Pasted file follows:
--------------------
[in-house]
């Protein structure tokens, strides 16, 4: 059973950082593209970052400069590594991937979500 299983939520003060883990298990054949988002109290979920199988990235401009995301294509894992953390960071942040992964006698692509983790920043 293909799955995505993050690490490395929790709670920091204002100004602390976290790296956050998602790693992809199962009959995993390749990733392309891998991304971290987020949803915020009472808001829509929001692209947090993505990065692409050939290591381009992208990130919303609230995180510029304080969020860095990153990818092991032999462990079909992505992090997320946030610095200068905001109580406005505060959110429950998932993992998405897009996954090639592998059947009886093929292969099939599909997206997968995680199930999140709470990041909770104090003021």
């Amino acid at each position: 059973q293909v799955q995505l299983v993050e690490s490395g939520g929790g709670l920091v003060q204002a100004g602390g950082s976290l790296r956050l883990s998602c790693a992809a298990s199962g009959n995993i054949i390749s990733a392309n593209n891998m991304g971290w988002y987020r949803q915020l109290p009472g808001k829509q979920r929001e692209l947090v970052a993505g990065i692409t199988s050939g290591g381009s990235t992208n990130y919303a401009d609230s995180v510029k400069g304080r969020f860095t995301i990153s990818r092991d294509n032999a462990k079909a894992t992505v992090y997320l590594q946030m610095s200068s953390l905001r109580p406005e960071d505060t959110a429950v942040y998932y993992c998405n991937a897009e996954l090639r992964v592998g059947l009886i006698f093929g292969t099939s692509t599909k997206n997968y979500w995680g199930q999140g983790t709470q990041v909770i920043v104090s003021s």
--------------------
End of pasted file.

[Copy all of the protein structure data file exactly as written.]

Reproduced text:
[in-house]
């Protein structure tokens, strides 16, 4: 059973950082593209970052400069590594991937979500 299983939520003060883990298990054949988002109290979920199988990235401009995301294509894992953390960071942040992964006698692509983790920043 293909799955995505993050690490490395929790709670920091204002100004602390976290790296956050998602790693992809199962009959995993390749990733392309891998991304971290987020949803915020009472808001829509929001692209947090993505990065692409050939290591381009992208990130919303609230995180510029304080969020860095990153990818092991032999462990079909992505992090997320946030610095200068905001109580406005505060959110429950998932993992998405897009996954090639592998059947009886093929292969099939599909997206997968995680199930999140709470990041909770104090003021």
């Amino acid at each position: 059973q293909v799955q995505l299983v993050e690490s490395g939520g929790g709670l920091v003060q204002a100004g602390g950082s976290l790296r956050l883990s998602c790693a992809a298990s199962g009959n995993i054949i390749s990733a392309n593209n891998m991304g971290w988002y987020r949803q915020l109290p009472g808001k829509q979920r929001e692209l947090v970052a993505g990065i692409t199988s050939g290591g381009s990235t992208n990130y919303a401009d609230s995180v510029k400069g304080r969020f860095t995301i990153s990818r092991d294509n032999a462990k079909a894992t992505v992090y997320l590594q946030m610095s200068s953390l905001r109580p406005e960071d505060t959110a429950v942040y998932y993992c998405n991937a897009e996954l090639r992964v592998g059947l009886i006698f093929g292969t099939s692509t599909k997206n997968y979500w995680g199930q999140g983790t709470q990041v909770i920043v104090s003021s």